Many governors welcome demise of GOP health care bill

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"For people who are concerned about the funding of this (continued Medicaid expansion), everyone who we treat, and doesn't commit a crime, is saving the public money".

Some Americans breathed a sigh of relief, others bubbled with frustration, and almost all resigned themselves to the prospect that the latest chapter in the never-ending national debate over health care would not be the last. They were the ones that did not offer their support although the Republicans have the majority both in the House and in the Senate.

Now, of course, the GOP controls the White House, and lawmakers have yet to agree to fund the subsidies. While insurers have to apply to sell coverage on their exchanges generally by late spring or early summer, they can drop out later. People who lose their health coverage tend to show up in emergency rooms, where the cost for their care is expensive and often falls back on the state.

MacArthur ended up being the lone New Jersey supporter in the delegation after Rep. Rodney Frelinghuysen of Harding Township announced Friday he would join the state's three other Republicans and unanimous Democrats in opposing the bill.

Since the bill failed, Medicaid remains an open-ended entitlement, meaning anyone who qualifies can enroll.

Helmut Norpoth, a political science professor at Stony Brook University - and one of the few to predict Trump's win a year ago - said he also believes the fate of the bill doesn't presage the failure of the rest of his legislative agenda, and Trump may be better off moving on to his next priority, a tax overhaul.

However, Medicaid recipients may see some changes in the near future. Previous year alone, the average premium on ACA exchanges rose by about 22 percent while about 20 percent of customers had only one plan to choose, according to the U.S. Department of Health and Human Services.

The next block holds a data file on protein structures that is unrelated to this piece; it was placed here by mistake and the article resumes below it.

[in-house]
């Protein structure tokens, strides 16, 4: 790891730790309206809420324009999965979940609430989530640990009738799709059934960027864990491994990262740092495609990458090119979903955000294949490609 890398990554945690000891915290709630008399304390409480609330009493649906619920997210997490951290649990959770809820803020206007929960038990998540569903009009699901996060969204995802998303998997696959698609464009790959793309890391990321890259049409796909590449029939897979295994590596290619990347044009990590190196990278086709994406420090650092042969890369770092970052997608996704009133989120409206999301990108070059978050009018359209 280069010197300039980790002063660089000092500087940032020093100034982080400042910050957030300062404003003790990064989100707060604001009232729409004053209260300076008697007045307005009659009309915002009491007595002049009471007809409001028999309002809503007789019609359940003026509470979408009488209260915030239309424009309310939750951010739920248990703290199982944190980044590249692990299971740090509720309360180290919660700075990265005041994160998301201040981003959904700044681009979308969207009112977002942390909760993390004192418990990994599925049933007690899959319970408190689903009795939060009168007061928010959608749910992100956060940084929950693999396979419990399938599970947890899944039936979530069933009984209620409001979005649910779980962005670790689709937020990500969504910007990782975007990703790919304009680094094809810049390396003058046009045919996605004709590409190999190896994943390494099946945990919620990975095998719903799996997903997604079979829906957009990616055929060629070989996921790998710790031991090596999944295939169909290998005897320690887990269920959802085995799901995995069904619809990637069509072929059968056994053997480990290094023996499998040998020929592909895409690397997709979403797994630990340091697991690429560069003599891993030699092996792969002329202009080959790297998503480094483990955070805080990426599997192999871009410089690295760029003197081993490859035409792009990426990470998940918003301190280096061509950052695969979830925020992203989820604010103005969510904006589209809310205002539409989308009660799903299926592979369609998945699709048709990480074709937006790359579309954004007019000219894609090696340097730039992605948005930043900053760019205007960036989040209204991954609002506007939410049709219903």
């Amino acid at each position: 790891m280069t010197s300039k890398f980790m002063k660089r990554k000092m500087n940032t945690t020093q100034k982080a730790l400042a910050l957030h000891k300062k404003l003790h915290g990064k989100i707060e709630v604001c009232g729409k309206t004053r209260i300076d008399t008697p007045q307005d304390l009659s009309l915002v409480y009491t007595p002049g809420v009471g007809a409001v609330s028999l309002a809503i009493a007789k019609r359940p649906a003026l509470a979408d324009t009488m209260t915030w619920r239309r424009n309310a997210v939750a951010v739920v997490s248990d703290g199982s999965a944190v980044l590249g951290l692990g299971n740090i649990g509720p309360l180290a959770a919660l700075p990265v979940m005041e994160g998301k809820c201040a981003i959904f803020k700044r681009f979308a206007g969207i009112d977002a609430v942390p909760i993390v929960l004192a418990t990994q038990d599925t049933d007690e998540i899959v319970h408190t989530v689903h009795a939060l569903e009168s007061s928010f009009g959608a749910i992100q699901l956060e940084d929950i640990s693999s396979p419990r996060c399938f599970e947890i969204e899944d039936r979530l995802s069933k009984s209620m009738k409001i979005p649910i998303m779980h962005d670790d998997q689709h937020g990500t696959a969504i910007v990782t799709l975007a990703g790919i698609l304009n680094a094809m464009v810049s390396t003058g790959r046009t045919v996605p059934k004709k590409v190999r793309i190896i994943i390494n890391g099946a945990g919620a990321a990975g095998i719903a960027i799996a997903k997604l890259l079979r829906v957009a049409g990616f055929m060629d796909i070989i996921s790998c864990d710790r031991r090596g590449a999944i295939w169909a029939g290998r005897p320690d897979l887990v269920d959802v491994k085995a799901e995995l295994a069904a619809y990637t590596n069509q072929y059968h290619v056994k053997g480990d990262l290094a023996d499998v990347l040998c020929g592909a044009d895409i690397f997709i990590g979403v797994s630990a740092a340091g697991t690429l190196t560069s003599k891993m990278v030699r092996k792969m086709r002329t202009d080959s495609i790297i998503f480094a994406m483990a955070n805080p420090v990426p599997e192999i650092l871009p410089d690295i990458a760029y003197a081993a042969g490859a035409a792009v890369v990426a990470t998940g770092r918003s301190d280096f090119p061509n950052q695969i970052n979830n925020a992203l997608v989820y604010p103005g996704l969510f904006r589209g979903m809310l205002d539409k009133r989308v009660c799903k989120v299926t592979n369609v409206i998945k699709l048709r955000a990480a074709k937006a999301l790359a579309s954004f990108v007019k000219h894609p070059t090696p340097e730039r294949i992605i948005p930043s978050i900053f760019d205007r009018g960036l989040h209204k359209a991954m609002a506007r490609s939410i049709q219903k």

The individual mandate - which requires almost all Americans to have coverage - remains in effect.

But insurers generally have to decide by this spring whether they will participate in order to leave enough time for regulatory approvals and marketing before enrollment starts next fall.

CORLETTE: Absolutely. And there are some big decisions that the Trump administration needs to make that will affect very strongly the insurance companies' pocketbooks. Trump may try to weaken it further, but he would suffer the wrath of insurers, who say it's an important way to prod younger, healthier Americans to sign up for coverage.

The President and Republican leaders are scrambling for a deal on landmark legislation to repeal and replace Obamacare.

"You could see even worse holes in the insurance package" than before the ACA, says Sabrina Corlette, a research professor at the Center on Health Insurance Reforms at Georgetown University. It will also hurt Americans stuck with Obamacare's various problems.

Time is running out. So the more you say it's collapsing, the more you kind of.

In addition to increasing what insurance companies can charge, the legislation also reduces tax credits that help older Americans with low and moderate incomes pay for their health-care premiums. You could be featured in a story.

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